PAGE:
We studied anteroposterior x ray films of the pelvis taken in white women aged over 60. We assessed only films that showed the left hip correctly positioned with a clear outline of the greater trochanter and without major deformity or disease. We found 52 films from 1950-62 (median 1956) that met these criteria. We initially searched for similar films taken during 1990-93 but extended our search back to 1986 to find 52 films for comparison. The median date of these films was 1991.
The patients whose films we studied were being investigated for osteoarthritis (36), rheumatoid arthritis (18), back or leg pain (35), or generalised arthralgias (13). All the x ray films that we studied were from the same rheumatology unit in New Zealand, which had used the same radiography equipment and retained all its films since 1950. A film to tube distance of 36 inches (914.4 mm) was used in the 1950s, but this was increased to 40 inches (1016 mm) before the films from 1986-93 were taken. The increase in this distance decreased the size of the image in the later films by about 2%.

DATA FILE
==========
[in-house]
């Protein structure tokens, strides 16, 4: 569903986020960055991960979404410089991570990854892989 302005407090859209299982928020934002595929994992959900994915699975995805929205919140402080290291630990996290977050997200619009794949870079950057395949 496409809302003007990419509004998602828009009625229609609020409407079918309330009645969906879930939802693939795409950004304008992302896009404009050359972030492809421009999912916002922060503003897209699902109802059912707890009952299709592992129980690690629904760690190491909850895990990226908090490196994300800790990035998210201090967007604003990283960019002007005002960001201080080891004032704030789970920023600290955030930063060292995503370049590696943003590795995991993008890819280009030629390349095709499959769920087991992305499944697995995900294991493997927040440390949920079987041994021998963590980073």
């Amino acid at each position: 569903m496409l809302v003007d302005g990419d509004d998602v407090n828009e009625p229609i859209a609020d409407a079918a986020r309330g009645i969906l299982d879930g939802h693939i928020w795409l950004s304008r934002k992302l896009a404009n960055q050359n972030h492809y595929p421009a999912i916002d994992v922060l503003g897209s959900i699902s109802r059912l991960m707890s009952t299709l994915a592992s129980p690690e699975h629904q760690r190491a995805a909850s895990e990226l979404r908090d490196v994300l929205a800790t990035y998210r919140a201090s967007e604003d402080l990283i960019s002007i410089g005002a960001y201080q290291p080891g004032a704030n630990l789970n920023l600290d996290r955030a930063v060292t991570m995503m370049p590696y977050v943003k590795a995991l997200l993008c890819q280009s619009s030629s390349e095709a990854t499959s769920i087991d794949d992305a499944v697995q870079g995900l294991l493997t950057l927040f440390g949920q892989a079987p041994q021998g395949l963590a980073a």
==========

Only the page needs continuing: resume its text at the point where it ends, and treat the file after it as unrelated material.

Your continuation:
The width of the femoral neck and the length of the hip axis were measured from the x ray films with precision callipers (figure). The line of the hip axis was defined as passing through the mid-point of the femoral neck and the point on the femoral head (identified with a compass) furthest from the neck's mid-point. This definition gave an objective and reproducible method for defining the axis. Because the length of the hip axis is potentially influenced both by abnormalities in the space around the hip joint and by deformity of the femoral head, a new dimension, the length of the femoral neck, was also measured. This was defined as the distance along the line of the hip axis from the lateral aspect of the femur to the line joining the superior and inferior extremes of the hip joint (defined as the points of intersection of the margins of the femoral head and the margins of the lateral pelvis (see figure). The standard deviations for duplicate marking and measurement of these variables on 10 films taken at least one week apart were 0.7 mm for the length of the hip axis; 0.6 mm for the length of the femoral neck; and 0.7 mm for the width of the femoral neck. All the measurements were made by one observer (KC).